So, you've followed the instructions. You've run “mkhomepg”. You've created your first html document, and you've got as far as displaying “Hello, World” in a browser for all to see. So far so good. But what next? This brief tutorial aims to help you take that next step, so you can create a web page that looks good, performs well, and may even accomplish whatever goal you have for it.
Unless your aim is simply (and exclusively) to learn how to code a web page, the most important consideration going into your project is content. In general, the purpose of any web page is to provide information or interaction of some sort. It could be to share photos with family and friends. It could be to exchange ideas with like minded individuals about some interest or hobby. It could be a blog for your fevered rantings.
The nature of the content is naturally up to you - that's the beauty of it. And as it is up to you, a discussion of content beyond this simple admonishment is beyond the scope of this tutorial. But it is important to remember that without interesting or useful content, there simply is no point.
I won't pretend that I can teach you all you need to know about making a web page. But as someone who has been working with web pages for more than five years, I do know my way around. My strategy in this tutorial is to bring up topics of interest and then direct you to online resources of high quality and free availability,based on open standards.
This strategy is designed to be in accord with the goals and ethos of SDF. So while you won't find much here about what to do - I hope you will benefit from my suggestions on where to look.
At their most basic level, web pages are text files. Thus, you need a way of editing the text that will make up your web pages. If you wish to build your web page from within your SDF shell account, numerous text editors are available. To see a list, enter the following commands at your shell prompt:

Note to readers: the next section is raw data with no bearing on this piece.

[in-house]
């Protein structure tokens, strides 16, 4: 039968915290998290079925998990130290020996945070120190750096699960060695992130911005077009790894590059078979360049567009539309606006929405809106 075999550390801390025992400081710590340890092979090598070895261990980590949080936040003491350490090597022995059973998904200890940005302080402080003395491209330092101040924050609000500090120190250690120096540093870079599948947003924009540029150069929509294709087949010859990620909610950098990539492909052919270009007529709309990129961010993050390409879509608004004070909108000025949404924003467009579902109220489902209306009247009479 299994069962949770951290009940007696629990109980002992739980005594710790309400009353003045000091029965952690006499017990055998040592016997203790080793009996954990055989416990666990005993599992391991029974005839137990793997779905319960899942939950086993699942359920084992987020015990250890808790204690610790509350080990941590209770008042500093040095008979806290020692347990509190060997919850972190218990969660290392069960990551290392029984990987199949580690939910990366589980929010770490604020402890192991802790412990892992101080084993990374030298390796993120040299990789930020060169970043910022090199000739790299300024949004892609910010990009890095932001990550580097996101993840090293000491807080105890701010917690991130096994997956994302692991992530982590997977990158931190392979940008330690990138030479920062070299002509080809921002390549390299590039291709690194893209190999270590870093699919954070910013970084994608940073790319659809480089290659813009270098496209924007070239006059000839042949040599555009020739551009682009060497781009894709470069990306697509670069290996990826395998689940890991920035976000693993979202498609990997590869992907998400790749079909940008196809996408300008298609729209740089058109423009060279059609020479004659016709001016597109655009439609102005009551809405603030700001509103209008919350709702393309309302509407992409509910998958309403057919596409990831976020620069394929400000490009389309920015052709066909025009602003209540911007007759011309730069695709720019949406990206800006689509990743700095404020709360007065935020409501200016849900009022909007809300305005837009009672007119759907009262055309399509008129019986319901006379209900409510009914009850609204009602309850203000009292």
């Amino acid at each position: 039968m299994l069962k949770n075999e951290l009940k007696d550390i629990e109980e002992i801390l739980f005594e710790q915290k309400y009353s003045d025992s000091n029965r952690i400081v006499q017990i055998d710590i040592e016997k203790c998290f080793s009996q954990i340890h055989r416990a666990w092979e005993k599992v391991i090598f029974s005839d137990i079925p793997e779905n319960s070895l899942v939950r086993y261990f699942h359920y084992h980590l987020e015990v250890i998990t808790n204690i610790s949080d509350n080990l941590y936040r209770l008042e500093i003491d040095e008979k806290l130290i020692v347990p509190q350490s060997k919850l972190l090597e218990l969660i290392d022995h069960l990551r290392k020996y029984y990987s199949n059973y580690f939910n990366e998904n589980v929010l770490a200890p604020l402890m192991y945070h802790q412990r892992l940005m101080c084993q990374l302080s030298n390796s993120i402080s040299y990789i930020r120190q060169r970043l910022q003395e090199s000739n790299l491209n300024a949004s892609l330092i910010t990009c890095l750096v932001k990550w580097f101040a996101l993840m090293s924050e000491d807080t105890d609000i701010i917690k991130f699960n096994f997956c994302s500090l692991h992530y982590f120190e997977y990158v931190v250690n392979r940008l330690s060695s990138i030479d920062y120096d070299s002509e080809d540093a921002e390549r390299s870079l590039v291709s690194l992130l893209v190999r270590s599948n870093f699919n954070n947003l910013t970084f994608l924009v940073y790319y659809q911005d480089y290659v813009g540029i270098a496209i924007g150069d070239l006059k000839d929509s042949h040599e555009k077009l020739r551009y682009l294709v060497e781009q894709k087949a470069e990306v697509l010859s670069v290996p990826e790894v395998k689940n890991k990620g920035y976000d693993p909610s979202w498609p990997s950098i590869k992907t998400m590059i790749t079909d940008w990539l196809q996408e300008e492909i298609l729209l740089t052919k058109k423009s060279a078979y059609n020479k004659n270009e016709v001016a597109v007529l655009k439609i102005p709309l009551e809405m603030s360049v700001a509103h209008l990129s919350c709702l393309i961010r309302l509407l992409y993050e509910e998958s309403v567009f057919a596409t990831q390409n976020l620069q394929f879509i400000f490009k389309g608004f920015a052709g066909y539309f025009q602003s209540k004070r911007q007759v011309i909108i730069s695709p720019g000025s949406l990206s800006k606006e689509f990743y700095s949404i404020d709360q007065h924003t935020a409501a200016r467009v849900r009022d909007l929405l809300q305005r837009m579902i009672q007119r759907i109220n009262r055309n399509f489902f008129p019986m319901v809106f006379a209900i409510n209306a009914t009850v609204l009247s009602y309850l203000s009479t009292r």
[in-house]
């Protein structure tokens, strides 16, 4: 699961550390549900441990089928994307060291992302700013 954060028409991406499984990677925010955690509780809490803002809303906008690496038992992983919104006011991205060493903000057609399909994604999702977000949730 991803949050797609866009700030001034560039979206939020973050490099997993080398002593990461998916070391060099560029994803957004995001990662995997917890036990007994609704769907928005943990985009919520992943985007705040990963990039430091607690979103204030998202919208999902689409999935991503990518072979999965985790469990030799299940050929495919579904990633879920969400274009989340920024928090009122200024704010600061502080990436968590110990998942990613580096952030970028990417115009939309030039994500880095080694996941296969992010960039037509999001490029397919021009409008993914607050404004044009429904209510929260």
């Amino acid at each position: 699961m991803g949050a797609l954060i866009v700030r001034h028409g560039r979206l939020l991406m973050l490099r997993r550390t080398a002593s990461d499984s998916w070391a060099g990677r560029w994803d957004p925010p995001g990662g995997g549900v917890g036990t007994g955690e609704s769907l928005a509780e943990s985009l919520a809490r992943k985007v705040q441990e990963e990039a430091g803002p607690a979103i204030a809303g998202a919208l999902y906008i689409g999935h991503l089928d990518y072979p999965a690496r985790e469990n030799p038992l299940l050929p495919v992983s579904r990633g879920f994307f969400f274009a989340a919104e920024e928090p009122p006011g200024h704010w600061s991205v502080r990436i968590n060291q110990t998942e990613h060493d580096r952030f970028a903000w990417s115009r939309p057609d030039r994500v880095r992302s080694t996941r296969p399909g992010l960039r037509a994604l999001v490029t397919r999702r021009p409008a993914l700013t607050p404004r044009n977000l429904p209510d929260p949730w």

$ faq g basics t 9
As you can see, there are quite a few to choose from. Some are simple, and some are complex and quite amazingly powerful. I find “pico” convenient and easy to use. Many on SDF like “nano”. And for those who are willing to learn them there are much more powerful editors like “vi”, “vim” and “emacs” which offer an unmatched degree of customization. What is important is to choose an editor that you are comfortable working with, as you will be spending considerable time using it.
Some folks, myself included, may find it easier to do their editing in their desktop environment. If you are an ARPA lifetime member (one-time fee of $36), this presents no obstacle as ftp (and sftp) is available for transfering your finished work to your html folder on SDF.
Hypertext Markup Language (HTML) is the primary language of the world wide web. In its simplest terms, it provides for structuring the text of your web page, through the use of various “tags” which “mark” your text with structural attributes.
For example, text which falls between the opening tag <h1> and the closing tag </h1> is interpreted by a web browser as being a level one heading.
A full description of HTML is well beyond the scope of a basic tutorial, yet it is important that you have access to complete information. Fortunately, what you need is indeed freely available on the web. If you choose to ignore everything else in this tutorial, I would like you nontheless to heed this advice. The website of the World Wide Web Consortium (who set the standards and conventions for the World Wide Web) is your friend. Visit it. Get to know it. Learn to love it.
Some specific HTML related pages on the W3C site which may be helpful to you are listed below:
Of these, perhaps the most important is the Validator. By using the validator to check your work, you can ensure that your web page is standards compliant - built to work in a wide variety of browsers on any number of platforms. You'll find it also catches your typos (in your HTML, not your content).
Other HTML resources you may find useful:
Although HTML provides rudimentary formating capabilities through various tags and attributes, the preferred method of setting properties such as margins, text size, colors and other such goodies is through the use of stylesheets. Not only do stylesheets provide more power and flexibility than is available through pure HTML, they also make it much easier to maintain or adjust the appearance of your web pages. What is more, the use of style sheets can actually save bandwidth, thus decreasing the size of and increasing the responsiveness of you site.This is generally considered a Good Thing.
The W3C again provides a wealth of materials. I find the following links useful:
For those of you who, like me, find it beneficial to work with books in addition to online resources, I offer the following suggestions. You may purchase these books directly from O'Reilly, or from a discount bookstore like BookPool, or you can locate a used copy from ABE Books or Alibris.